The Oil Spill at Mauritius Is a Disaster — and Could Soon Get Worse

Hundreds of Portland Protesters Will See Their Criminal Cases Dropped ; America’s Window of Opportunity to Beat Back COVID-19 Is Closing ; and More Picks

Mauritius, oil spill, disaster, risk
The author writes, “A Japanese cargo ship that struck a reef off the coast of Mauritius more than two weeks ago has now leaked more than 1,000 metric tons of oil into the pristine waters and unique ecosystems of the island nation. Mauritius has declared a state of environmental emergency, and the French government has sent technical support to assist with the disaster response. ... But an even bigger danger looms.” Photo credit: European Space Agency / Flickr (CC BY-SA 2.0)
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Hundreds of Portland Protesters Will See Their Criminal Cases Dropped as DA Announces Plan to ‘Recognize the Right to Speak’ (Reader Steve)

From the Oregonian: “Multnomah County District Attorney Mike Schmidt, leaning on a group of community representatives he called his transition team, announced Tuesday that his office will drop most of the charges filed against protesters in Portland. His prosecutors won’t pursue demonstrators accused of interfering with police, disorderly conduct, criminal trespass, escape or harassment if the allegations don’t involve ‘deliberate’ property damage, theft or force against another person or threats of force, Schmidt said. … The changes, he said, reflect his recognition that people taking to the streets are deeply frustrated by over policing and disparate treatment of people of color and that his office doesn’t want to further perpetuate the deep-seated problems.”

America’s Window of Opportunity to Beat Back COVID-19 Is Closing (Dana)

From STAT: “The good news: The United States has a window of opportunity to beat back Covid-19 before things get much, much worse. The bad news: That window is rapidly closing. And the country seems unwilling or unable to seize the moment. Winter is coming. Winter means cold and flu season, which is all but sure to complicate the task of figuring out who is sick with Covid-19 and who is suffering from a less threatening respiratory tract infection. It also means that cherished outdoor freedoms that link us to pre-Covid life — pop-up restaurant patios, picnics in parks, trips to the beach — will soon be out of reach, at least in northern parts of the country.”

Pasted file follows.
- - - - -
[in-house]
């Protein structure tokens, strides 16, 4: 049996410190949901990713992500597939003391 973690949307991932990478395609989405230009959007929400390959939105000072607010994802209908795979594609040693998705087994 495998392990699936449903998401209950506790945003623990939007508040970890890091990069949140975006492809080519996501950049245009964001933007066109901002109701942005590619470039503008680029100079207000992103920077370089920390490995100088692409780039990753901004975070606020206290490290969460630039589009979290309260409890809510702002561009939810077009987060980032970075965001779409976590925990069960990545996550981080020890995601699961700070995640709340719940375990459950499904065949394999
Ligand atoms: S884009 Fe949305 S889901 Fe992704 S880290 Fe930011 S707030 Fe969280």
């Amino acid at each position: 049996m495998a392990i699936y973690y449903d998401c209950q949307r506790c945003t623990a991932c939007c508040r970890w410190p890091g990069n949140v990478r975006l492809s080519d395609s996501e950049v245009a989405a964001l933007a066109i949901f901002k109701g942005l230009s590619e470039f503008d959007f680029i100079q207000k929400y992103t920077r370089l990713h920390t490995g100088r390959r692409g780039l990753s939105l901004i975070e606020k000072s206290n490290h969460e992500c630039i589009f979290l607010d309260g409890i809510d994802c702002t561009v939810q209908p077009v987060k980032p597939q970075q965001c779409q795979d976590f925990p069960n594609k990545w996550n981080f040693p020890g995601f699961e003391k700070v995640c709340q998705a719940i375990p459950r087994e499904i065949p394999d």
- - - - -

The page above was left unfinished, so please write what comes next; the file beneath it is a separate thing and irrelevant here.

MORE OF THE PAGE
The Case Against American Truck Bloat (Gerry)

From the Week: “Both manufacturers and federal regulators have known for years that big, tall vehicles are more dangerous to pedestrians and cyclists — something like 2-3 times more likely to kill when they hit someone. The reason is obvious: where a sedan will hit a standing person in the leg, usually causing them to roll onto the hood, a tall, flat-nosed truck will hit them in the torso, knocking them down and often running them over, and causing much more severe injuries. A study from the Insurance Institute of Highway Safety found that between 2009 and 2016, ‘fatal single-vehicle crashes involving SUVs increased 81 percent, more than any other type of vehicle.’”

New Study Shows Gold Mining in the Amazon Is Stopping New Trees From Growing for Years (Mili)

The author writes, “Deforestation is threatening the Amazon rainforest both from above and below ground. A new study from researchers at the University of Leeds has found that gold mining in the Amazon leeches nutrients from the soil and pollutes the surrounding area with mercury. According to the team, sites of former gold mines saw some of the lowest forest recovery rates ever recorded in rainforest terrain, and some former sites remained unable to grow new trees for up to four years after the mines closed.”

Seabird Poop Is Worth More Than $1 Billion Annually (Dana)

The author writes, “When Don Lyons, director of the Audubon Society’s Seabird Restoration Program visited a small inland valley in Japan, he found a local variety of rice colloquially called ‘cormorant rice.’ The grain got its moniker not from its size or color or area of origin, but from the seabirds whose guano fertilized the paddies in the valley. … The phenomenon that Lyons encountered is not a new one—references to the value of bird guano can be found even in the Bible, and an entire industry in South America grew around the harvesting of what many called ‘white gold.’ What is new is that scientists have now calculated an exact value for seabird poop. This week, researchers published a study in Trends in Ecology and Evolution that estimates the value of seabird nutrient deposits at up to $1.1 billion annually.”

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